Chilean foreign minister Heraldo Muñoz spoke out about Chile’s defense plan against Bolivia’s maritime claim on Tuesday. Both countries will present their oral arguments on March 19 and 28 in The Hague, Netherlands, before the International Court of Justice, or ICJ. This is the final stage of a lawsuit filed by the Bolivian government in 2013.
The maritime dispute is over a century old, dating back to land seizures in 1879 during the War of the Pacific that cut Bolivian territory off from the sea. Recently, Bolivian president Evo Morales has accused Chile of making deceptive and unfulfilled promises under the governments of Sebastián Piñera and Michelle Bachelet on Bolivian access to the sea. Sacha Llorenti, one of the two officials representing Bolivia at the ICJ, states that Bolivia’s access to the sea is an “historical right” and is confident that the ICJ will rule in Bolivia’s favor. However, Muñoz, the Chilean minister, maintains that the dispute was justly resolved in a treaty signed in 1904, 25 years after the end of the war.
HEADLINES FROM THE WESTERN HEMISPHERE
Javier Nava Soria , accountant of former Veracruz governor Javier Duarte de Ochoa, was extradited from Spain to Mexico on Tuesday . Nava Soria is considered to be one of the key men in Governor Duarte’s corrupt tenure as governor of Veracruz, which ended in Duarte’s early resignation and escape to Guatemala, where he was later captured and extradited. Nava Soria was detained by the Interpol in Spain on April 19, 2017, and on charges of organized crime and illegal handling of resources.
Ricardo Anaya Cortés, Mexican presidential candidate for the PAN coalition, was accused on Tuesday of money laundering. Anaya denied the claims, stating that they were part of a “dirty war” carried out by his opponent José Antonio Meade, from the PRI coalition. The president of the senate and member of Anaya’s political party, Ernesto Cordero, called for an immediate investigation into the accusation, stating that suspicions of wrongdoing by contenders for the presidency need to be investigated swiftly. According to a recent voter survey, Anaya is polling at second place, six points behind leftist candidate Andrés Manuel López Obrador.
Five months since Hurricane Maria hit Puerto Rico, the U.S. territory is grappling with a rise in suicide rates and a battle over how much debt the already bankrupted island can handle. Meanwhile, lawmakers raised fears that the $16 billion aid package approved by Congress for Puerto Rico would flow to the island’s bondholders’ pockets, instead of toward their initial purpose, namely Medicaid and housing reconstruction.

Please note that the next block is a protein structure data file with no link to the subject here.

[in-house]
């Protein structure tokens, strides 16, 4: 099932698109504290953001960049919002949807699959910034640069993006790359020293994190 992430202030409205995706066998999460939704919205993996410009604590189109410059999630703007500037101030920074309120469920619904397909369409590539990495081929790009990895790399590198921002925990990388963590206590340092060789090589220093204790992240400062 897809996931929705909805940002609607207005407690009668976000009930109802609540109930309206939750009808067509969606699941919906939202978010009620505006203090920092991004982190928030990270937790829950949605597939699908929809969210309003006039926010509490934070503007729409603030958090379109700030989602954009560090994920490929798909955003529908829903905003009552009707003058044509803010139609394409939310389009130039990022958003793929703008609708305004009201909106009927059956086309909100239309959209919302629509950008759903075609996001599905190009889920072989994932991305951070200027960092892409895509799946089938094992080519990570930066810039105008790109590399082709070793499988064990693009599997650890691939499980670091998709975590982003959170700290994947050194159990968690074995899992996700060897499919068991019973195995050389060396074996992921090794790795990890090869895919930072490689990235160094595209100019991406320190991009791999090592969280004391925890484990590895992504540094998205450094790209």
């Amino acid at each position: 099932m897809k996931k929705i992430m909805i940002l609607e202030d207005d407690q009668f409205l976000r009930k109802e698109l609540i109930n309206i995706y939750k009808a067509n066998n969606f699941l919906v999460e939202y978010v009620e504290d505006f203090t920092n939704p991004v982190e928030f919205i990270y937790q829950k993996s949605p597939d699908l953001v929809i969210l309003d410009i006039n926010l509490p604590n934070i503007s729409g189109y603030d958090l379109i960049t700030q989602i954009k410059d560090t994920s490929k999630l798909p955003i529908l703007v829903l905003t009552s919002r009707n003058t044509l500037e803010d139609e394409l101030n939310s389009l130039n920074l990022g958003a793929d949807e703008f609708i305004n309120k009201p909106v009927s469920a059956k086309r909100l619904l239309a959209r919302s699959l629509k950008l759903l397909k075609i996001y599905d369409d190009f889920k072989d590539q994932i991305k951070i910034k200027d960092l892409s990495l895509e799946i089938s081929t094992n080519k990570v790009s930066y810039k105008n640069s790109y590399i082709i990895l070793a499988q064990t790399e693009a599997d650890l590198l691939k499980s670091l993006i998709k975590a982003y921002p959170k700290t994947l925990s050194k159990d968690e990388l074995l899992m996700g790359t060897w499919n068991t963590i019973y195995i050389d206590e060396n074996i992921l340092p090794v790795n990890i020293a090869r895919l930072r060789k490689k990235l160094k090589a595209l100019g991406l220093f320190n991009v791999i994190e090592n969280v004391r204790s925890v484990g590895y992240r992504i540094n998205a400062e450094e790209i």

The Latin American Financial Action Group, or GAFILAT, a regional anti-money laundering body recently released a report on Panama’s progress—and significant remaining gaps—tackling dirty money. After the Panama Papers investigation shed light on the lack of transparency and venality in financial centers, this new report shows there has been some legislative progress, although there is little evidence that the new laws actually stop offshore illegal activity, and highlights there are at least 500,679 Panamanian companies potentially being used for financial crime.
Vice-President of Ecuador María Alejandra Vicuña said Venezuela should be present at the Summit of the Americas that will be held in Peru next April. She said Venezuela should be there to listen to recommendations and suggestions from other countries, and restated her country’s opposition to any kind of intervention, especially of a military kind. Currently, only Cuba, Bolivia and Ecuador have expressed opposition towards the decision to exclude Venezuela from the summit.
A supermarket chain in Colombia was looted yesterday night after the Office of the Attorney General announced it was a money-laundering cover belonging to the FARC former guerrilla, the police had to order a curfew in some towns. The FARC, now a political party, denied any link to the supermarkets early today, if the Attorney General can prove the FARC are hiding money to avoid redressing it’s victims the peace process could flounder.
Thousands rallied in front of the Argentine Congress on Monday to demand legal abortion. Activists from the National Campaign for the Right of Legal, Free and Safe Abortion led the protests with green handkerchiefs and flags reading: “Sexual Education to decide, Contraceptives to avoid abortion, legal abortion to survive.” According to official data, nearly 500,000 women have clandestine abortions every year in Argentina and this is the first cause of maternal-related deaths.
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